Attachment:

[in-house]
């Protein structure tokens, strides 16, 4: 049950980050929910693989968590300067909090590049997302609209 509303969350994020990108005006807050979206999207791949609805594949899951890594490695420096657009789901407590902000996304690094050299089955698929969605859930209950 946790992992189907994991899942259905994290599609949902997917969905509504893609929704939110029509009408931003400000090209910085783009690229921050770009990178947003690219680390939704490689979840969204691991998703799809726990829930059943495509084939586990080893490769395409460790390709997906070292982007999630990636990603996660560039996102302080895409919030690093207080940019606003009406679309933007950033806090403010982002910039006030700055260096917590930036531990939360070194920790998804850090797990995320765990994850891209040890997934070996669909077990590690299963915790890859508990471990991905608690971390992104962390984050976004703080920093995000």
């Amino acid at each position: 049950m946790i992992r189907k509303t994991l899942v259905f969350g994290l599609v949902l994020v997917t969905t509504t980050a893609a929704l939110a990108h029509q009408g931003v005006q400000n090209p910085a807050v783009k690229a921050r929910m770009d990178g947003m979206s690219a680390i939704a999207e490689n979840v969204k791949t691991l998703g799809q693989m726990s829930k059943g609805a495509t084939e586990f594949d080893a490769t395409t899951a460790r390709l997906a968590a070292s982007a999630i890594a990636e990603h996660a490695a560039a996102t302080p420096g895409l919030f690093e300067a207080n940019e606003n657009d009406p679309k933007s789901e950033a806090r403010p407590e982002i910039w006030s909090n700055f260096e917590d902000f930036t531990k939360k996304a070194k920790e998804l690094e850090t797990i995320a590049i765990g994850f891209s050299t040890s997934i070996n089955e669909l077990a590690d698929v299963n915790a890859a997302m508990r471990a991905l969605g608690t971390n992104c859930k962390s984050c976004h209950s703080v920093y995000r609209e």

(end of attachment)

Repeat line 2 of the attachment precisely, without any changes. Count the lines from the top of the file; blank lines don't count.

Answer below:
């Protein structure tokens, strides 16, 4: 049950980050929910693989968590300067909090590049997302609209 509303969350994020990108005006807050979206999207791949609805594949899951890594490695420096657009789901407590902000996304690094050299089955698929969605859930209950 946790992992189907994991899942259905994290599609949902997917969905509504893609929704939110029509009408931003400000090209910085783009690229921050770009990178947003690219680390939704490689979840969204691991998703799809726990829930059943495509084939586990080893490769395409460790390709997906070292982007999630990636990603996660560039996102302080895409919030690093207080940019606003009406679309933007950033806090403010982002910039006030700055260096917590930036531990939360070194920790998804850090797990995320765990994850891209040890997934070996669909077990590690299963915790890859508990471990991905608690971390992104962390984050976004703080920093995000």